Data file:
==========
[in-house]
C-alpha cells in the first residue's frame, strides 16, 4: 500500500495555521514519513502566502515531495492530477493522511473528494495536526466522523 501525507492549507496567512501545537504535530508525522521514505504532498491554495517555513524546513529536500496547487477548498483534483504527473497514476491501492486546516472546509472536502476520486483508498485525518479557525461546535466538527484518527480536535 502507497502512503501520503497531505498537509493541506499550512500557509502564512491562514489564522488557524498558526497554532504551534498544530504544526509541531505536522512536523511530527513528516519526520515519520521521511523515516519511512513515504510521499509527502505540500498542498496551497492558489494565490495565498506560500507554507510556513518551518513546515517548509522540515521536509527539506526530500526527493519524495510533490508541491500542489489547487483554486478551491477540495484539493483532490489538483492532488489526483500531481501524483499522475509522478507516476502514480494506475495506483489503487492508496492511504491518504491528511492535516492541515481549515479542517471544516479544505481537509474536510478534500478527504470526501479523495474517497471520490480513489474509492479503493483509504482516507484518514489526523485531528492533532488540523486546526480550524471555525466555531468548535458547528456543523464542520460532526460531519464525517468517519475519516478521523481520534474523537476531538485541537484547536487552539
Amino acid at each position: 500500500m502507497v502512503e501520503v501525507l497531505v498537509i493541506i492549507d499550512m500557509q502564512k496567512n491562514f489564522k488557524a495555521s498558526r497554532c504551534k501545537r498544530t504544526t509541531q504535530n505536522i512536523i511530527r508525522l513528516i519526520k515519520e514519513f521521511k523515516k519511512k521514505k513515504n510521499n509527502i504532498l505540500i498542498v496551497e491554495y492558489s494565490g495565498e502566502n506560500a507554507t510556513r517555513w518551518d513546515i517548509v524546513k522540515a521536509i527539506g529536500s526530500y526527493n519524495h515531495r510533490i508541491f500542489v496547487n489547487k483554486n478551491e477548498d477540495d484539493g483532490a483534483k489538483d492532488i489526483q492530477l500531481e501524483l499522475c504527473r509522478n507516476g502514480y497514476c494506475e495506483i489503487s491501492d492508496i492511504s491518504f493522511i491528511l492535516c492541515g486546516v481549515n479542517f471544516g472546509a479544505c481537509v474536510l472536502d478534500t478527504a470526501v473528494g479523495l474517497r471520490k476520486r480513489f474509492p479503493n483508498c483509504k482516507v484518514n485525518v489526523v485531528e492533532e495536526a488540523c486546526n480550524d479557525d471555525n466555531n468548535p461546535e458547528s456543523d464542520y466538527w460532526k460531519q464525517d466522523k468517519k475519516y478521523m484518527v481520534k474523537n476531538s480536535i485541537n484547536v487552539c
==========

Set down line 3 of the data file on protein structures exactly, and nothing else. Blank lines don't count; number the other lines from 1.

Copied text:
Amino acid at each position: 500500500m502507497v502512503e501520503v501525507l497531505v498537509i493541506i492549507d499550512m500557509q502564512k496567512n491562514f489564522k488557524a495555521s498558526r497554532c504551534k501545537r498544530t504544526t509541531q504535530n505536522i512536523i511530527r508525522l513528516i519526520k515519520e514519513f521521511k523515516k519511512k521514505k513515504n510521499n509527502i504532498l505540500i498542498v496551497e491554495y492558489s494565490g495565498e502566502n506560500a507554507t510556513r517555513w518551518d513546515i517548509v524546513k522540515a521536509i527539506g529536500s526530500y526527493n519524495h515531495r510533490i508541491f500542489v496547487n489547487k483554486n478551491e477548498d477540495d484539493g483532490a483534483k489538483d492532488i489526483q492530477l500531481e501524483l499522475c504527473r509522478n507516476g502514480y497514476c494506475e495506483i489503487s491501492d492508496i492511504s491518504f493522511i491528511l492535516c492541515g486546516v481549515n479542517f471544516g472546509a479544505c481537509v474536510l472536502d478534500t478527504a470526501v473528494g479523495l474517497r471520490k476520486r480513489f474509492p479503493n483508498c483509504k482516507v484518514n485525518v489526523v485531528e492533532e495536526a488540523c486546526n480550524d479557525d471555525n466555531n468548535p461546535e458547528s456543523d464542520y466538527w460532526k460531519q464525517d466522523k468517519k475519516y478521523m484518527v481520534k474523537n476531538s480536535i485541537n484547536v487552539c